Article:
This isn't about your achievements.
It's about who you are and how you show up in life.
We talk blithely about getting out of our comfort zone. And while we recognize that we need to be challenged to go somewhere extraordinary, we are reluctant to do so.
Why is that? What attitudes keep us there?
I'm too tired.
It has to be perfect.
I'm okay where I am.
There's not enough time.
It's not that important.
What if I fail?
(Read my story farther down to see what held me back, and how I got past it.)
Steve Chandler, author, speaker and corporate trainer, says, "The comfort zone is a place to rest, not live." When you take up residence in the comfort zone, you may be living, but not growing and thriving. It's too easy to stay there. After all, it's... well, it's comfortable.
Chandler observes that "the human system does not really want comfort, it wants challenge. It wants adventure." You have only to look at teens and young adults to see that in action. In spite of their need to fit in, so many are seeking ways to stand out from the crowd, to try new and daring things, and to differentiate themselves from others. (We parents pray a lot that they find safe ways to do this!)
When you look back on your life, what stands out for you and makes your face light up? Is it your collection of possessions? The crazy hours you work? Or is it the time you took a chance and accomplished something you didn't believe you could do? Or maybe when you tried, failed and picked yourself up? Yes, it was probably one of the times you went outside your comfort zone and took a risk.
Take note: This isn't about your achievements. It's about who you are and how you show up in life.
Now to put my parent hat back on...
One thing I learned is that double standards are not allowed. If I expect something of my children, I'd better be prepared to hold myself to the same standard. There's a big difference between knowing the right thing to do and actually doing it. (Talk is very cheap, and I'm definitely a work in progress.)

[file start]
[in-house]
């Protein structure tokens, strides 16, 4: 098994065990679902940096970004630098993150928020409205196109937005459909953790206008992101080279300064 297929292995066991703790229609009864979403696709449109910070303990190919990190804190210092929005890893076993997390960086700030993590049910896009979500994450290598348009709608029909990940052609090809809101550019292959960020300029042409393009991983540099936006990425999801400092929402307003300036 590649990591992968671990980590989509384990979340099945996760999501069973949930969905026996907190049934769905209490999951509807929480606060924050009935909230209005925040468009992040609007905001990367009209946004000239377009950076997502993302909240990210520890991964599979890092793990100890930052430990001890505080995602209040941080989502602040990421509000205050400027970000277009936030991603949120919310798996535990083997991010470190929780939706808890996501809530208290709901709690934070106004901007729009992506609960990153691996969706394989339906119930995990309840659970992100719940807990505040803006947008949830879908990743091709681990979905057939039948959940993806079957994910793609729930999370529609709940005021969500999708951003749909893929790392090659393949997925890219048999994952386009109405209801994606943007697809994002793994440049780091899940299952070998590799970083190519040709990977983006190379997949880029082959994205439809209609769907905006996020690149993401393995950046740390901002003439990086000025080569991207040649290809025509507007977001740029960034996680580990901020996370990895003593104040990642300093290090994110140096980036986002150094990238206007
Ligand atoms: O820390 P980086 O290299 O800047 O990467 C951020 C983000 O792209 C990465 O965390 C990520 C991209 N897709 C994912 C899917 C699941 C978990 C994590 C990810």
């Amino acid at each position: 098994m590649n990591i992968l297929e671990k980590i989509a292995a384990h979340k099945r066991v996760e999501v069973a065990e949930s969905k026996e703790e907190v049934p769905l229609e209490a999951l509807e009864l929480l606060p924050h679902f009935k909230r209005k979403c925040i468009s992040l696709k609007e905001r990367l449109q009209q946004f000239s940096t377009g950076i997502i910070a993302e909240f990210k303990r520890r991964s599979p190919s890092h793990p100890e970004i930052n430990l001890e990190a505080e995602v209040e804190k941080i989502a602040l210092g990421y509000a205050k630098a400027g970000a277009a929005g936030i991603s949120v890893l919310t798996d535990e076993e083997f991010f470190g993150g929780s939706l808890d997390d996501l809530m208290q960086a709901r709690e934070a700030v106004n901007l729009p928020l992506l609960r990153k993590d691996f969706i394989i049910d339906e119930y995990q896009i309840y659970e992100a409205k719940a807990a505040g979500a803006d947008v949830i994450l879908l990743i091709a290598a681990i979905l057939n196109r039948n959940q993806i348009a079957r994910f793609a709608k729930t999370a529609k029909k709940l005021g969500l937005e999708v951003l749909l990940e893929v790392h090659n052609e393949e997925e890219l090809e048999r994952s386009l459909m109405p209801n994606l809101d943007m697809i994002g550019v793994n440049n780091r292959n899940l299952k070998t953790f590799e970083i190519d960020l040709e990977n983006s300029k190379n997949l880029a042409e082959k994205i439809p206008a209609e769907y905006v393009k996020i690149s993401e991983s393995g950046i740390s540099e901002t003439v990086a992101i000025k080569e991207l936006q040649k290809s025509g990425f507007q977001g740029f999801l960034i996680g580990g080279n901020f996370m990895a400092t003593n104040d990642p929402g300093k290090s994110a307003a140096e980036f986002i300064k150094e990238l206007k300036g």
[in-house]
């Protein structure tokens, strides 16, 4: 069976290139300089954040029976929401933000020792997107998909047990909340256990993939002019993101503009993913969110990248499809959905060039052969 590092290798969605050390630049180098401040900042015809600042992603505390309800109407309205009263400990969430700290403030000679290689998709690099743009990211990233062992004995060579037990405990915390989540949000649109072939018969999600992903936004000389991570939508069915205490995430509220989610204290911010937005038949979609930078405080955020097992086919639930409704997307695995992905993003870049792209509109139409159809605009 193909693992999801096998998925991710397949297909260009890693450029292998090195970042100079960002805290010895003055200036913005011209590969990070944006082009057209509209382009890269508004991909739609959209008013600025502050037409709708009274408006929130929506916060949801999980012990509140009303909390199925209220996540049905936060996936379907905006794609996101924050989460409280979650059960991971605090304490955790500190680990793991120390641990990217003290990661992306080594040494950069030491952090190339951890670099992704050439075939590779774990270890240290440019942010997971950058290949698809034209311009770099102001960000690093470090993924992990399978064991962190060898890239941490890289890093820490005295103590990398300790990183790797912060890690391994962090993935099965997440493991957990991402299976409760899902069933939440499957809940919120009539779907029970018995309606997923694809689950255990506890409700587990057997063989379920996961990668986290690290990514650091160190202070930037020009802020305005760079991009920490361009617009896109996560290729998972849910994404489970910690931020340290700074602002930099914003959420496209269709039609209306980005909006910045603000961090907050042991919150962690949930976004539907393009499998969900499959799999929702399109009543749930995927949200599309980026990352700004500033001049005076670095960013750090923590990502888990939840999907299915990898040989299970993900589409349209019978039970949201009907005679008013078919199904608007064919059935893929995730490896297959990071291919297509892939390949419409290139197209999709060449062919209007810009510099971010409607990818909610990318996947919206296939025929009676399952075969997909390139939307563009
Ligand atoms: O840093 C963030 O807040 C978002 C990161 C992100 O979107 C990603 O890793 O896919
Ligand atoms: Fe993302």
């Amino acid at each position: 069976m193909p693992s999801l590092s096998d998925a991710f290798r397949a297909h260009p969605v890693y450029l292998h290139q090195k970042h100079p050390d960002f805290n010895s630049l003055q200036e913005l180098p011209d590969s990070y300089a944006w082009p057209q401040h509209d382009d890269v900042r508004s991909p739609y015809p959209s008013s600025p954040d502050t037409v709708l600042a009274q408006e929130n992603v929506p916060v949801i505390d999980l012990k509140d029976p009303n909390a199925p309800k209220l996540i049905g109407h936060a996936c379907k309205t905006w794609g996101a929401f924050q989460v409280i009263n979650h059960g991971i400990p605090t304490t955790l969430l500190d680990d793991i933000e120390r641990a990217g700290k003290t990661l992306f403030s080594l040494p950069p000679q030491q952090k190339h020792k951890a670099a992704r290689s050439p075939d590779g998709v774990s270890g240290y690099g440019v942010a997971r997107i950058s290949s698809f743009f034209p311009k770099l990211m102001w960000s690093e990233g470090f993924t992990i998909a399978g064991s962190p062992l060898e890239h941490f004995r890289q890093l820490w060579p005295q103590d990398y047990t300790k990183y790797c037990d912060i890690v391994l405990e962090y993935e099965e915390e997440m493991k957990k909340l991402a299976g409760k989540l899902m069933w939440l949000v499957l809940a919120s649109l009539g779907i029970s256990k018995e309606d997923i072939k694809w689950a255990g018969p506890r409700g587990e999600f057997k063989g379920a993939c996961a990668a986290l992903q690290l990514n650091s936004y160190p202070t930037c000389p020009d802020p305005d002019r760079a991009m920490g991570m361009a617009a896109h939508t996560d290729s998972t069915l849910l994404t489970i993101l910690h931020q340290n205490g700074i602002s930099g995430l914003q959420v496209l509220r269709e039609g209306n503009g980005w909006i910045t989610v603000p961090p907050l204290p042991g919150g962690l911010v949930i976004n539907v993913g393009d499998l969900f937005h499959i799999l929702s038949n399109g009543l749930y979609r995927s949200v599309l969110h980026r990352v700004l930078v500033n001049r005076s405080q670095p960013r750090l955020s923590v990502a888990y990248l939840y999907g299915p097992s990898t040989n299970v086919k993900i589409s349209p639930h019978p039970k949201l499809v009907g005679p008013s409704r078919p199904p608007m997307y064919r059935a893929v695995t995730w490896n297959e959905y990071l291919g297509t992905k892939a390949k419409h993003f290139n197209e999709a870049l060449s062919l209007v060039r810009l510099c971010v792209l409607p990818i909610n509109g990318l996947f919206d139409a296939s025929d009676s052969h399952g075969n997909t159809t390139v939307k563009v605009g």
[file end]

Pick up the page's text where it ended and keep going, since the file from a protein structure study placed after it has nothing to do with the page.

If I'm my children's most important teacher, then I must teach and inspire them by my actions. It's no wonder that at the Hyde School parenting is called ‘The Biggest Job We’ll Ever Have’ (also the name of the book about their program). Our children learn how to 'do life' from us. What's more important than that?
When I was a Hyde parent, I was asked to co-chair the regional parent group. My first reactions? "What if I can't do this? Who will listen to me? I'm going to mess up. I'm not a leader. Too many people in leadership positions abuse their power and are unlikeable. I can't risk not being liked, so I won't put myself in that position." I had a million reasons not to do it.
I had one great reason to do it. My son was being asked to stretch and grow in ways he never thought possible. How could I give in to my fears and live in the comfort zone? I chose to be courageous, too (mentally kicking and screaming along the way). Being the co-chair of a group of 60 parents challenged me greatly. There were lots of moments of confusion and self-doubt. Things didn't always go smoothly, and yet we all lived through it. I consider this to be a major success during those years. And the icing on the cake was my children telling me how proud they were of me.
It's true - our children want us to inspire them. That happens outside the comfort zone. In all honesty, though, I think it's my kids who inspire me. Either way, it's a good place to be.
Fern Weis is a parent coach, specializing in supporting parents of teens and young adults who are going through difficult situations (including underachieving, disrespectful behavior, addiction recovery and more). With parent-centered coaching, Fern helps parents release guilt, end enabling, and confidently prepare their children to thrive through life’s challenges. Learn more about coaching and workshops at www.fernweis.com. And while you’re there, download a free report, “Five Powerful Steps to Get Your Teen to Talk.”